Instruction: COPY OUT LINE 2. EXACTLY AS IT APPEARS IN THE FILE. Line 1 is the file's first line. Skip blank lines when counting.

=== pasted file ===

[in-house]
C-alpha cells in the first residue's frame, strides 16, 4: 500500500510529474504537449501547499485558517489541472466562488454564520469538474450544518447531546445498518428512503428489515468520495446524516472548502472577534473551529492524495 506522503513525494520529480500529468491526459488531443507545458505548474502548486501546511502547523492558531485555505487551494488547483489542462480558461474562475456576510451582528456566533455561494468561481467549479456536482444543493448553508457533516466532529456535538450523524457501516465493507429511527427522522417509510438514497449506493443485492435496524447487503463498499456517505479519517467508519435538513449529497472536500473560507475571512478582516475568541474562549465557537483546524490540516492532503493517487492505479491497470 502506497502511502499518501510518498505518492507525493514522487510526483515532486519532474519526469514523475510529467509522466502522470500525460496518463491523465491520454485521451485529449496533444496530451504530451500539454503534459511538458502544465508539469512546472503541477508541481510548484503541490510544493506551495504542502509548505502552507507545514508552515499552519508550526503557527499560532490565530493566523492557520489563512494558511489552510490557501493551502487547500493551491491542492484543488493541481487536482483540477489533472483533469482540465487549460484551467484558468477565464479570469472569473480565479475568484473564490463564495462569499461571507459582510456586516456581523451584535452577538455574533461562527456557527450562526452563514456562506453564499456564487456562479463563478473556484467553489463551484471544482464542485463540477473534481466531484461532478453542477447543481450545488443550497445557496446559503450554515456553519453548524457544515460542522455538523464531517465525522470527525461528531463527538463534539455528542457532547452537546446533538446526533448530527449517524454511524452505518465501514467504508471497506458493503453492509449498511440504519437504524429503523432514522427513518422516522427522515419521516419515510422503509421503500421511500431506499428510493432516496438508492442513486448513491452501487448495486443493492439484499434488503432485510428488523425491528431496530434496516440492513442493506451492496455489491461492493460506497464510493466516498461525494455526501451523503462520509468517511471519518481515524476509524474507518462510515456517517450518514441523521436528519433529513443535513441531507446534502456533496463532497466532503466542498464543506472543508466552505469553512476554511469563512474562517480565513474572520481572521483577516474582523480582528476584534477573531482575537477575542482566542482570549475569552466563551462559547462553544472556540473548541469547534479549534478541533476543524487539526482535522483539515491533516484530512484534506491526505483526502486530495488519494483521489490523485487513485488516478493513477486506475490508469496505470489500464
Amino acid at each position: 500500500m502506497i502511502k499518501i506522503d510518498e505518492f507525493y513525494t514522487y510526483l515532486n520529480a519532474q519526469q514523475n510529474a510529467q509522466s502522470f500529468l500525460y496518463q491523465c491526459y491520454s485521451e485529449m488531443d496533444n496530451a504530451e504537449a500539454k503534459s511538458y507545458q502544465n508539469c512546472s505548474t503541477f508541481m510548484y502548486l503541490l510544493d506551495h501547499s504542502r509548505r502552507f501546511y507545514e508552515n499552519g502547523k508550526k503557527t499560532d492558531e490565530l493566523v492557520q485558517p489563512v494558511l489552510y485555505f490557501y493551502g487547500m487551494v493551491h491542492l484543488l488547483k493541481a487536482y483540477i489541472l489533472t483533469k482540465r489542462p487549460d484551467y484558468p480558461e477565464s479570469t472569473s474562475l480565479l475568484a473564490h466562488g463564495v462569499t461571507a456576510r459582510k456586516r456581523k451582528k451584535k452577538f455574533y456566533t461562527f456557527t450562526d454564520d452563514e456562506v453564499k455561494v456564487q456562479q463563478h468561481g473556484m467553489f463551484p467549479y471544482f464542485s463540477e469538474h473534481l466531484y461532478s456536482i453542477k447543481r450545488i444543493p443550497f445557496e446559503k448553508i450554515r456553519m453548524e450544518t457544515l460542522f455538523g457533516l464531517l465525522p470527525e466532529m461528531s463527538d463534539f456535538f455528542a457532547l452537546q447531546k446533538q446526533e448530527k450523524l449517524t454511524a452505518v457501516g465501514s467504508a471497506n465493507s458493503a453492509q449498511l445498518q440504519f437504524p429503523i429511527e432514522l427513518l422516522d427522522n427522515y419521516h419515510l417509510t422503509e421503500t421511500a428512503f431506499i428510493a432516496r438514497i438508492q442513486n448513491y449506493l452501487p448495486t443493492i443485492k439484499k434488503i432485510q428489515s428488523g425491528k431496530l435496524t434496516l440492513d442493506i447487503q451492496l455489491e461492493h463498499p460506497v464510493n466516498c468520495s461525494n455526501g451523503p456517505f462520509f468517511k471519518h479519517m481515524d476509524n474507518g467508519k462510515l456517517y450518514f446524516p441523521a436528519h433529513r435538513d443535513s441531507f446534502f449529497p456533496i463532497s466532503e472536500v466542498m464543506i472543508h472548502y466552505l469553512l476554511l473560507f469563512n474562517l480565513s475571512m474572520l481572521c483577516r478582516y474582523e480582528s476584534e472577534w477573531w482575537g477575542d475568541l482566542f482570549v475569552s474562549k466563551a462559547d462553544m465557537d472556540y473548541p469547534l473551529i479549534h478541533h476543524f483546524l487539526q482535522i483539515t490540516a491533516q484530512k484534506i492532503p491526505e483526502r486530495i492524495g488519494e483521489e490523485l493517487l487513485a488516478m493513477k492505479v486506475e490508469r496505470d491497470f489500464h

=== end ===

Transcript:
C-alpha cells in the first residue's frame, strides 16, 4: 500500500510529474504537449501547499485558517489541472466562488454564520469538474450544518447531546445498518428512503428489515468520495446524516472548502472577534473551529492524495 506522503513525494520529480500529468491526459488531443507545458505548474502548486501546511502547523492558531485555505487551494488547483489542462480558461474562475456576510451582528456566533455561494468561481467549479456536482444543493448553508457533516466532529456535538450523524457501516465493507429511527427522522417509510438514497449506493443485492435496524447487503463498499456517505479519517467508519435538513449529497472536500473560507475571512478582516475568541474562549465557537483546524490540516492532503493517487492505479491497470 502506497502511502499518501510518498505518492507525493514522487510526483515532486519532474519526469514523475510529467509522466502522470500525460496518463491523465491520454485521451485529449496533444496530451504530451500539454503534459511538458502544465508539469512546472503541477508541481510548484503541490510544493506551495504542502509548505502552507507545514508552515499552519508550526503557527499560532490565530493566523492557520489563512494558511489552510490557501493551502487547500493551491491542492484543488493541481487536482483540477489533472483533469482540465487549460484551467484558468477565464479570469472569473480565479475568484473564490463564495462569499461571507459582510456586516456581523451584535452577538455574533461562527456557527450562526452563514456562506453564499456564487456562479463563478473556484467553489463551484471544482464542485463540477473534481466531484461532478453542477447543481450545488443550497445557496446559503450554515456553519453548524457544515460542522455538523464531517465525522470527525461528531463527538463534539455528542457532547452537546446533538446526533448530527449517524454511524452505518465501514467504508471497506458493503453492509449498511440504519437504524429503523432514522427513518422516522427522515419521516419515510422503509421503500421511500431506499428510493432516496438508492442513486448513491452501487448495486443493492439484499434488503432485510428488523425491528431496530434496516440492513442493506451492496455489491461492493460506497464510493466516498461525494455526501451523503462520509468517511471519518481515524476509524474507518462510515456517517450518514441523521436528519433529513443535513441531507446534502456533496463532497466532503466542498464543506472543508466552505469553512476554511469563512474562517480565513474572520481572521483577516474582523480582528476584534477573531482575537477575542482566542482570549475569552466563551462559547462553544472556540473548541469547534479549534478541533476543524487539526482535522483539515491533516484530512484534506491526505483526502486530495488519494483521489490523485487513485488516478493513477486506475490508469496505470489500464